Take time to deliberate, but when the time for action has arrived, stop thinking and go in.
- Napoleon

Monday, October 22, 2007

Killing Your Darlings

No, I don't mean the figurative saying so many writers adhere to (which means, basically, ripping out your favorite scenes). I mean killing off one of your MCs at the end of the book. (And I'm not talking about when the author follows the MC's life to its natural conclusion either.)

As a reader, I hate this. I spent x-number of pages becoming vested in the characters and I almost always feel cheated when the author kills someone off for no apparent reason. I hate this as a writer, too. I'm all about finding solutions. I love putting my characters in sticky situations and then writing a way out of them.

I'm not saying no one ever dies in my books. That would be silly. I'm writing thrillers and mysteries here, folks. Someone has to die to make the books what they are. And therein lies the key to the characters I kill off. People only die if it's absolutely necessary to the story. I'm willing to offer up a few minor characters to the writing gods. They can't have my heroes, though.

And since I am the writer, I can find a way for my heroes to get out of whatever impossible fix I've written them into. I don't understand why some writers feel like there is no other possible answer than death for their heroes. Kinda sad, really. Death to killers? Definitely. Death to villians? Perhaps. But death to heroes is something I will never understand.

Usually if I read a book where the hero dies at the end, I always find a way the hero could have survived without damaging the storyline. I could give you an example, but I don't want to spoil any plots if I can help it. (To that end, understand there will be probably be plot-spoilers in the comment chain, so read at your own risk.)

So tell me, have you ever read a book where the hero died at the end, and you thought it was necessary?* Give me an example of why someone had to be thrown into the volcano of a plot to appease the writing gods. Or better yet, pick out an example of a book where the hero dies at the end, and then give me a solution for how it could have been written with the hero surviving.

*special points to anyone who mentions the one book I can think of where the MC (and title character) dies and it is absolutely necessary to the storyline.

ETA. I was discussing this subject with my daughter and she brought up a MC death that was very necessary to the story. I didn't like it, and I wished she could have been saved, but after studying the book at length, I see why the author had to kill her off. (It's probably not a well-known book, but if you're dying of curiosity, let me know in the comments here and I'll out it tomorrow, too.)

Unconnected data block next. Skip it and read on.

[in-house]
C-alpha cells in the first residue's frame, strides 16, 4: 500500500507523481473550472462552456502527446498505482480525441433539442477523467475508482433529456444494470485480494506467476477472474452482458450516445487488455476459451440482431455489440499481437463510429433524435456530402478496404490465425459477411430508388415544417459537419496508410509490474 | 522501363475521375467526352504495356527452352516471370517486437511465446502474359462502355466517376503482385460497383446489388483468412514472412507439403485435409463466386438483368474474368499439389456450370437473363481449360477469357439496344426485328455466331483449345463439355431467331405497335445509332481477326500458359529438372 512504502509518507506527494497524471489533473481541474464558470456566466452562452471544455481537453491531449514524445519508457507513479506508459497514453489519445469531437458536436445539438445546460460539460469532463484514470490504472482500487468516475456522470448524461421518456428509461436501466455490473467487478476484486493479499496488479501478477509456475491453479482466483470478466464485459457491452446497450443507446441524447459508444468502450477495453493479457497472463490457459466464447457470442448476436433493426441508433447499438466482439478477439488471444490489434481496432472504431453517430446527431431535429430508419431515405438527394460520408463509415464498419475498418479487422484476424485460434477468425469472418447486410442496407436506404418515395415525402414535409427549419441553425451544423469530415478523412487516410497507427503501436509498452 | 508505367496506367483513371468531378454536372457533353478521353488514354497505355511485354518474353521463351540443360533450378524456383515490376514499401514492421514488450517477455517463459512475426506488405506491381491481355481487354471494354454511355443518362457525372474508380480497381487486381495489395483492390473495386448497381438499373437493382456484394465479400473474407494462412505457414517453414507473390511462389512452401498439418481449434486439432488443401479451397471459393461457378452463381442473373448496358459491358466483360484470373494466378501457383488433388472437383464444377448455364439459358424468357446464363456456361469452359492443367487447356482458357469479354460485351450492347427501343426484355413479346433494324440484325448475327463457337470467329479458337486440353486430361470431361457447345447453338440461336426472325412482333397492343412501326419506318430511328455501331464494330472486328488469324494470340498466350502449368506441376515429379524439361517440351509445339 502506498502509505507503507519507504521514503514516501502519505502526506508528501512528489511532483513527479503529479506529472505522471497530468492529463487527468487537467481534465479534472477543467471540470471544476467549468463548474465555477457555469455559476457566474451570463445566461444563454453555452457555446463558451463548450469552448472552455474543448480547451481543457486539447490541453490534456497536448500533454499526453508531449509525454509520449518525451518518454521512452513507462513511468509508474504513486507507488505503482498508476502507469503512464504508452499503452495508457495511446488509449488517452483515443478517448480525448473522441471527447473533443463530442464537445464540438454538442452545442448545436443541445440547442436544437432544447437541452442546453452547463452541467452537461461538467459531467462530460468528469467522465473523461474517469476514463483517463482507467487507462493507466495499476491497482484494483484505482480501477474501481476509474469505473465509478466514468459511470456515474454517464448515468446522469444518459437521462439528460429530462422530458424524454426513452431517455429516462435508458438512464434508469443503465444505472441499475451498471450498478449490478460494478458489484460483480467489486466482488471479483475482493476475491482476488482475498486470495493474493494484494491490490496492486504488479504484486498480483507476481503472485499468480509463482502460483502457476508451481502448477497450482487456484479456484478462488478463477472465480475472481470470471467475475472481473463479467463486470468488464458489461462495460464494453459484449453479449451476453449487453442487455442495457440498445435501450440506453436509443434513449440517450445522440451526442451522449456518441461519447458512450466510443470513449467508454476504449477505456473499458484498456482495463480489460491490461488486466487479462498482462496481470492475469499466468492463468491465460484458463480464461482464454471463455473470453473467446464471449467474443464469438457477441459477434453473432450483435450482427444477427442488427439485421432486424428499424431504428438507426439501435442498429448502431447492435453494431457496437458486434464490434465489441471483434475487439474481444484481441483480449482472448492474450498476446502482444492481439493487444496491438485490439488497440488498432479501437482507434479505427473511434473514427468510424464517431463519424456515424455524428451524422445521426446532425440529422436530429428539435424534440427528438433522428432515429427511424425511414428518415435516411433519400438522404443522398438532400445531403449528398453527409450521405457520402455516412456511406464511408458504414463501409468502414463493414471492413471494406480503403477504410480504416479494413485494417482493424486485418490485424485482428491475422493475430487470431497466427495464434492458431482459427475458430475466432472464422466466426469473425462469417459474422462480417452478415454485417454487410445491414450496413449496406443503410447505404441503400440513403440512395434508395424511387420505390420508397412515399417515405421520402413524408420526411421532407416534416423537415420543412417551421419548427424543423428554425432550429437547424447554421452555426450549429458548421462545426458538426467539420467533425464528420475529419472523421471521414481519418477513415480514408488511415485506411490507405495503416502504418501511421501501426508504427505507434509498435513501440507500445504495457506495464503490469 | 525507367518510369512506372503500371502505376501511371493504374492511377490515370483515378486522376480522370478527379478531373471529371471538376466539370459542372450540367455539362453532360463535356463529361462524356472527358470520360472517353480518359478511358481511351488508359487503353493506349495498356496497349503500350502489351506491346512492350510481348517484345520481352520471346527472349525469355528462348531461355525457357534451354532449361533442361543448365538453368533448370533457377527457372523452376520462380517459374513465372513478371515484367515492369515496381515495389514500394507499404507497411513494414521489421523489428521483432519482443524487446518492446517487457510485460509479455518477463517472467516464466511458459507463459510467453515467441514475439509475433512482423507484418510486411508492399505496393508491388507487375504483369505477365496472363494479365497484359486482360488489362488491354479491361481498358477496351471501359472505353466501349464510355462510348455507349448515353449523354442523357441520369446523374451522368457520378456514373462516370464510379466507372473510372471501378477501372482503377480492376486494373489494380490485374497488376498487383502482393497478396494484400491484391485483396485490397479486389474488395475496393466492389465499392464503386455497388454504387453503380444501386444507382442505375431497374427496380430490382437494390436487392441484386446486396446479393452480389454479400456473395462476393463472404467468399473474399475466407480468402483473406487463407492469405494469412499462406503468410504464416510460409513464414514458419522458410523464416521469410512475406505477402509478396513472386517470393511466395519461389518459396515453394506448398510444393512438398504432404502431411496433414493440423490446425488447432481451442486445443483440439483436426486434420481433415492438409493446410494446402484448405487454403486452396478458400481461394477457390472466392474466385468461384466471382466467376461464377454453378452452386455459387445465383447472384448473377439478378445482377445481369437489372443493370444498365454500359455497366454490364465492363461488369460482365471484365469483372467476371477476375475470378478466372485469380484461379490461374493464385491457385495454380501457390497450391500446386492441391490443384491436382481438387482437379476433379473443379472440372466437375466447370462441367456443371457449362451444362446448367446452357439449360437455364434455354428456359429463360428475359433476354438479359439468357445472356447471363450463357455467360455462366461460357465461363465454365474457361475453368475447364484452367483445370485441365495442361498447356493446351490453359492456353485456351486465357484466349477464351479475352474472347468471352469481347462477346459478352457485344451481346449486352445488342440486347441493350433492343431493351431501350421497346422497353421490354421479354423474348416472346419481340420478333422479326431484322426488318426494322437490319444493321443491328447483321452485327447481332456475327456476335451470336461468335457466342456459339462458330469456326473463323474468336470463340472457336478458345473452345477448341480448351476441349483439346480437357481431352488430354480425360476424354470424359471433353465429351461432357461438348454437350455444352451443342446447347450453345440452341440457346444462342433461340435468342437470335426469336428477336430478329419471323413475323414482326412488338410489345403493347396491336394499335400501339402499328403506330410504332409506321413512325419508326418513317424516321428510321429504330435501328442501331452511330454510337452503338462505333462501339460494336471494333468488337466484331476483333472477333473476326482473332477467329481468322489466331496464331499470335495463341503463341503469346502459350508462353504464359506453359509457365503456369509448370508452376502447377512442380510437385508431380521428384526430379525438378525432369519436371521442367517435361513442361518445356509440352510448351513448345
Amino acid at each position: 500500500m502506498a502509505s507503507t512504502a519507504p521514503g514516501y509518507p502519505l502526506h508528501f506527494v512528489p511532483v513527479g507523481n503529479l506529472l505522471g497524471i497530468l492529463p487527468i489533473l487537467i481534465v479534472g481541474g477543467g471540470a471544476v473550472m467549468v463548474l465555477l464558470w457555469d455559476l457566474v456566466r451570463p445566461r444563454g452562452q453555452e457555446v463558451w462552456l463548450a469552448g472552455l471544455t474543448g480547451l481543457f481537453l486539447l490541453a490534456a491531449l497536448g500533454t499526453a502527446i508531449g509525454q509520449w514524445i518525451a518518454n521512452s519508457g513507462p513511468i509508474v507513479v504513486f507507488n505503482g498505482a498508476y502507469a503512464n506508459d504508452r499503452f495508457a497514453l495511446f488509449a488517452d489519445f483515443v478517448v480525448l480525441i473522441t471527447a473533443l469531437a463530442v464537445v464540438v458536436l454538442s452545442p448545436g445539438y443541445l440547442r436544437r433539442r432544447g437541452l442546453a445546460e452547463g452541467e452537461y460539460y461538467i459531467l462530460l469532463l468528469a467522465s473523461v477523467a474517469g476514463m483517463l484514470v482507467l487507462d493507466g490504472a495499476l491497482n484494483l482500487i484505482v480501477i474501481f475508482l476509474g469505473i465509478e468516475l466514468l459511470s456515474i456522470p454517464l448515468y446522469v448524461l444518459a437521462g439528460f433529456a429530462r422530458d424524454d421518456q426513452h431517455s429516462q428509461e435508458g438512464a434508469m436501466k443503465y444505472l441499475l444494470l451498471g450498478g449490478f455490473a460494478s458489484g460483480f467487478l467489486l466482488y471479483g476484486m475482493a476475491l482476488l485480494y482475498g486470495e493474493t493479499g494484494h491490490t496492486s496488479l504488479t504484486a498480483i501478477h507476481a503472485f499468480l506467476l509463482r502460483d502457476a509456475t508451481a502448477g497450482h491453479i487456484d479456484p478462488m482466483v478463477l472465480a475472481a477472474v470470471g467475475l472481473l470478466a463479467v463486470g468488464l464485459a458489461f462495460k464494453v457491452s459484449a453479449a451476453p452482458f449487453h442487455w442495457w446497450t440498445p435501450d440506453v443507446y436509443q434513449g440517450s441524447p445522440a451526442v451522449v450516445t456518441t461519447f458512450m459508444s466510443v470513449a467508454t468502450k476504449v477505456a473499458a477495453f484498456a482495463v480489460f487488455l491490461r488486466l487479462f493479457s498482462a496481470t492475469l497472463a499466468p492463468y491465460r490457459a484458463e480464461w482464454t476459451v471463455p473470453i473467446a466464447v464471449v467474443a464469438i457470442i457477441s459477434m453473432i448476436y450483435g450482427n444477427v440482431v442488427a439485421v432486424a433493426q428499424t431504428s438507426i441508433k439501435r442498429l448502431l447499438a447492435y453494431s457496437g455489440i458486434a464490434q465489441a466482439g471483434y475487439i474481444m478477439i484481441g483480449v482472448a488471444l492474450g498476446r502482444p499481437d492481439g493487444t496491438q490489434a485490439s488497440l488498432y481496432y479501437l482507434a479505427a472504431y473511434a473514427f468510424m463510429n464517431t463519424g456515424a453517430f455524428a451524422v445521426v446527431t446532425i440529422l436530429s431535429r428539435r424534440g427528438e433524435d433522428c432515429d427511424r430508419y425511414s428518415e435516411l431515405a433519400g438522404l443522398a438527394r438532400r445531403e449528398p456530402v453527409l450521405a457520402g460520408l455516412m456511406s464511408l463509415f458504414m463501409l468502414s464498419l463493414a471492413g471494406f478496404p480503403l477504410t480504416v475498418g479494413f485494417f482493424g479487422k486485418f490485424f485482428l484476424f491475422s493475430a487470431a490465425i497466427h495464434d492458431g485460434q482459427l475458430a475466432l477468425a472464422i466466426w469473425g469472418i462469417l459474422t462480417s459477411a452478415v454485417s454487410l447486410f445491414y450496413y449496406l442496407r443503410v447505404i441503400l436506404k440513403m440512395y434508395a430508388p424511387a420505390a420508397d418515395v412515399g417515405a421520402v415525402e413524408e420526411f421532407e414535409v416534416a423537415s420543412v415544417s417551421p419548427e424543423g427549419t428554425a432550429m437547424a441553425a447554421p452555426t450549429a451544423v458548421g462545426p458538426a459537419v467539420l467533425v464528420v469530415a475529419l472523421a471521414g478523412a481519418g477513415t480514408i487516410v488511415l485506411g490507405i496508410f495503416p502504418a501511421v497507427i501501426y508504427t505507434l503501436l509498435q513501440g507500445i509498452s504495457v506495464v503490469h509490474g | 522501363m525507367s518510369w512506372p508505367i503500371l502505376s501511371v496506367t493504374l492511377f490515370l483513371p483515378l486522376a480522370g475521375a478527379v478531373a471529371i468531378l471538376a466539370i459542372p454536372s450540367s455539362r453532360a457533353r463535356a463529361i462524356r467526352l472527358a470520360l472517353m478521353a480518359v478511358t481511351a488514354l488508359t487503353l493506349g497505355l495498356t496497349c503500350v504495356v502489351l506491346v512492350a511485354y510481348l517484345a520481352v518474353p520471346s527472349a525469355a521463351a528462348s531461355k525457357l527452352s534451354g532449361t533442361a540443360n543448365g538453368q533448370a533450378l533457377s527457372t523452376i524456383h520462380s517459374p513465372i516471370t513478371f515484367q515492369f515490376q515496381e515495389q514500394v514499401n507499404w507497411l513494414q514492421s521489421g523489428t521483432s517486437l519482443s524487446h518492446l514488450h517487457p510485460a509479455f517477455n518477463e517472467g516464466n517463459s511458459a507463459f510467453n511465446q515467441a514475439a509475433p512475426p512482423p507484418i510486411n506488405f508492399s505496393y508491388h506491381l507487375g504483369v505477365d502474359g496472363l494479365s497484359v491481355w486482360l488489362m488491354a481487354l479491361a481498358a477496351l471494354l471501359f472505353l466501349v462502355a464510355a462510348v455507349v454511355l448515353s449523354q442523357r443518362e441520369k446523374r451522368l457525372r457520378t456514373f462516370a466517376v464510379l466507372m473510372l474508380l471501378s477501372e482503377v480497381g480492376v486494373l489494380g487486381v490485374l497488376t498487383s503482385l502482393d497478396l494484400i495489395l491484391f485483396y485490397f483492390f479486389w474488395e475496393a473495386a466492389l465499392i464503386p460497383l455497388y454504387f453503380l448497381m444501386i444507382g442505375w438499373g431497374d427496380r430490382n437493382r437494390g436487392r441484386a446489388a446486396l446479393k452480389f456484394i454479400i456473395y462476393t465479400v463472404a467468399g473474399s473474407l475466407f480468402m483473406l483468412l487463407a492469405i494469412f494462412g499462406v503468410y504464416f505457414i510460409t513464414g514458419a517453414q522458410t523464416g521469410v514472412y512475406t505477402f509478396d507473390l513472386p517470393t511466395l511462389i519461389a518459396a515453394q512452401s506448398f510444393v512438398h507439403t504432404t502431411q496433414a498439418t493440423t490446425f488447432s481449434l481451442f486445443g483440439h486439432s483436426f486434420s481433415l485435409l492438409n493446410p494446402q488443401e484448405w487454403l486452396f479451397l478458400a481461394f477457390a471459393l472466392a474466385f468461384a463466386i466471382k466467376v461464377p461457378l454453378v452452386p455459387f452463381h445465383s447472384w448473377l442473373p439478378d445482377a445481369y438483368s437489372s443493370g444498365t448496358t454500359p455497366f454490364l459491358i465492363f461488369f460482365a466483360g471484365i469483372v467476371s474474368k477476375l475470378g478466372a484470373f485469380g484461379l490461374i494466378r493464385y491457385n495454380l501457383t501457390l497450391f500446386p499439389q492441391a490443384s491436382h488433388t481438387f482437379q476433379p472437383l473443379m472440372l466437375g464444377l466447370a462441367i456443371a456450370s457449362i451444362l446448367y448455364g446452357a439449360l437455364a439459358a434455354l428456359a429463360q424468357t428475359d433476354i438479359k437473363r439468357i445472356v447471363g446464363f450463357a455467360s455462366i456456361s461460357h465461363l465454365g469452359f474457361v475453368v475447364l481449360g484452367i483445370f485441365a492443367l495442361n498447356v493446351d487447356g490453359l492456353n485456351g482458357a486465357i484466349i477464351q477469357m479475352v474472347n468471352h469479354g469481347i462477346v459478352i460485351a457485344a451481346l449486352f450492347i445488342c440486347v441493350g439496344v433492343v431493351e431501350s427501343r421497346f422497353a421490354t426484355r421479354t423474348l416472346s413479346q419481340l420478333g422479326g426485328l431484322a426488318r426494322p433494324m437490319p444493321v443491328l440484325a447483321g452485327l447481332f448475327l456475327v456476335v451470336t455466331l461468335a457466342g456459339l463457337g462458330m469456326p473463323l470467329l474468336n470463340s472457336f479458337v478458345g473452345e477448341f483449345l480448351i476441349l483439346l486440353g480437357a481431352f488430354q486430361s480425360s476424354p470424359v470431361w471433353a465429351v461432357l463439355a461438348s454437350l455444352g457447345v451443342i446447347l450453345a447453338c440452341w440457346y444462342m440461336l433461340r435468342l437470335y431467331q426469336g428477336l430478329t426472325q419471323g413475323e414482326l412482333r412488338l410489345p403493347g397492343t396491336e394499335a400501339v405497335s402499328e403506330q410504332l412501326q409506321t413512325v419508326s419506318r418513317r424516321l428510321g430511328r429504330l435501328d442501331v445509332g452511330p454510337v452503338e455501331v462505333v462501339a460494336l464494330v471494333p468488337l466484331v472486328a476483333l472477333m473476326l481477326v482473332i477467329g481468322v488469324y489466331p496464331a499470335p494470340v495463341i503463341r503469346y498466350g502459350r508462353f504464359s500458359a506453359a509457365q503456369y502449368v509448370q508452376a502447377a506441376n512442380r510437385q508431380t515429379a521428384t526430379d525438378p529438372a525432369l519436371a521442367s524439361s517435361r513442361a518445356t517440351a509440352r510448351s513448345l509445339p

Erica Ridley said...

Bridge to Terabithia? She's not the main main character, but a main character, and her death was pivotal to the MC's char arc. Jo in Little Women was probably realistic, but I'm not sure it was necessary...

I don't necessarily mind characters dying, but what I don't like is characters "dying" only to spring back to life due to some fluke. I'm sure you can guess which book I mean (and it might even be the book where you thought it was necessary!) but I always feel as cheated in those situations as I do for it-was-a-dream plot twists and the like. Also recently read a book where the hero died at the very end (actual hero, heroine's love interest) and came back to life deus ex machina style (literally, a deity re-granted him life) and I wanted to chuck the book against the wall, despite its NYT best-seller status. I want the heroes and the heroines to get themselves out of their own trouble, not have some fluke or magic or a god swing down and undo the black moment. B/c that cheapens it if they weren't the masters of their own fate.

Wow, I totally took this off into a new direction. Sorry to hijack the plot thread! =)

Alex Adams said...

I can think of one, but I know you haven't read it yet, so I'm not sayin' nuthin' :D

WordVixen said...

It's not...

Spoiler alert people.
The Reincarnationist is it? Cuz technically we don't know that.

B.E. Sanderson said...

Erica - Nope, that's not the one. Ack, I hated that book. That's one of the ones that if I'd written it, I would've found a way to save her.

Alex - =op If you send it, I will read.

Wordvixen - Not that one either, but I just finished it. I thought it was pretty clear Josh was passing on to his next incarnation. I thought that he could've been saved, too.

I promise to reveal the name of the book tomorrow.

Erica Ridley said...

I should not have read the comment trail!!!

I was even warned...


B.E. Sanderson said...

ACK! I'm sorry, Erica. But it's still a book worth reading. It doesn't happen until the end of the last page. Like the last few paragraphs.

Now, for the last spoiler. The book I was talking about was The World According to Garp. Of course, in that book everyone is dead by the end, but that's because Irving follows each character's life to its conclusion. The only real shocker is Garp's death.

WordVixen said...

I'm so sorry Erica! I couldn't resist asking though... And it's definitely worth the read- knowing the end doesn't spoil it at all. Particularly since the end is about two sentences short of an end.

And in regards to the "dying only to spring back to life"- if it's the one I'm thinking of, it felt cheap to me too. However, I wasn't expecting it because I assumed she wouldn't use the easy way out (and was wrong). So... technically it worked. I think.